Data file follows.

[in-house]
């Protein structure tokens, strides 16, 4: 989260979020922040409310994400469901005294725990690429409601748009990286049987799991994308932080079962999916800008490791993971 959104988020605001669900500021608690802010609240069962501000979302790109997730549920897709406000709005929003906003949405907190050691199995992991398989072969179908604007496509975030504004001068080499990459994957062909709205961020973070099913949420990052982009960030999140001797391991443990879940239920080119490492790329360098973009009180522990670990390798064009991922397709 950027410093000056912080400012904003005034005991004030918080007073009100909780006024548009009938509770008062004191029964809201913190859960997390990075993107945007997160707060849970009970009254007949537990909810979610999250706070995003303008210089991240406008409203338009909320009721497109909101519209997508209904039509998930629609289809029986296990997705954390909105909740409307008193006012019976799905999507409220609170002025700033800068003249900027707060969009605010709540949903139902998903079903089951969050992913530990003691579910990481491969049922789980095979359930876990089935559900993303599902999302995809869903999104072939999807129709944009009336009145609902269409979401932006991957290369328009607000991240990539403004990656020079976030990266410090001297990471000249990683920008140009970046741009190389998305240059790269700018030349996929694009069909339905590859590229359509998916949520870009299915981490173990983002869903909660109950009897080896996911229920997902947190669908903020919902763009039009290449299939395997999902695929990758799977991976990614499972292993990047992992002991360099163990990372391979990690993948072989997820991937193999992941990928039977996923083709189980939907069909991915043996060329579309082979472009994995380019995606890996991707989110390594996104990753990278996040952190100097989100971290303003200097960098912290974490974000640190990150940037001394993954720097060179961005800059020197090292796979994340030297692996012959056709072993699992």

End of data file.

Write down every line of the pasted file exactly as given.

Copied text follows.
[in-house]
């Protein structure tokens, strides 16, 4: 989260979020922040409310994400469901005294725990690429409601748009990286049987799991994308932080079962999916800008490791993971 959104988020605001669900500021608690802010609240069962501000979302790109997730549920897709406000709005929003906003949405907190050691199995992991398989072969179908604007496509975030504004001068080499990459994957062909709205961020973070099913949420990052982009960030999140001797391991443990879940239920080119490492790329360098973009009180522990670990390798064009991922397709 950027410093000056912080400012904003005034005991004030918080007073009100909780006024548009009938509770008062004191029964809201913190859960997390990075993107945007997160707060849970009970009254007949537990909810979610999250706070995003303008210089991240406008409203338009909320009721497109909101519209997508209904039509998930629609289809029986296990997705954390909105909740409307008193006012019976799905999507409220609170002025700033800068003249900027707060969009605010709540949903139902998903079903089951969050992913530990003691579910990481491969049922789980095979359930876990089935559900993303599902999302995809869903999104072939999807129709944009009336009145609902269409979401932006991957290369328009607000991240990539403004990656020079976030990266410090001297990471000249990683920008140009970046741009190389998305240059790269700018030349996929694009069909339905590859590229359509998916949520870009299915981490173990983002869903909660109950009897080896996911229920997902947190669908903020919902763009039009290449299939395997999902695929990758799977991976990614499972292993990047992992002991360099163990990372391979990690993948072989997820991937193999992941990928039977996923083709189980939907069909991915043996060329579309082979472009994995380019995606890996991707989110390594996104990753990278996040952190100097989100971290303003200097960098912290974490974000640190990150940037001394993954720097060179961005800059020197090292796979994340030297692996012959056709072993699992």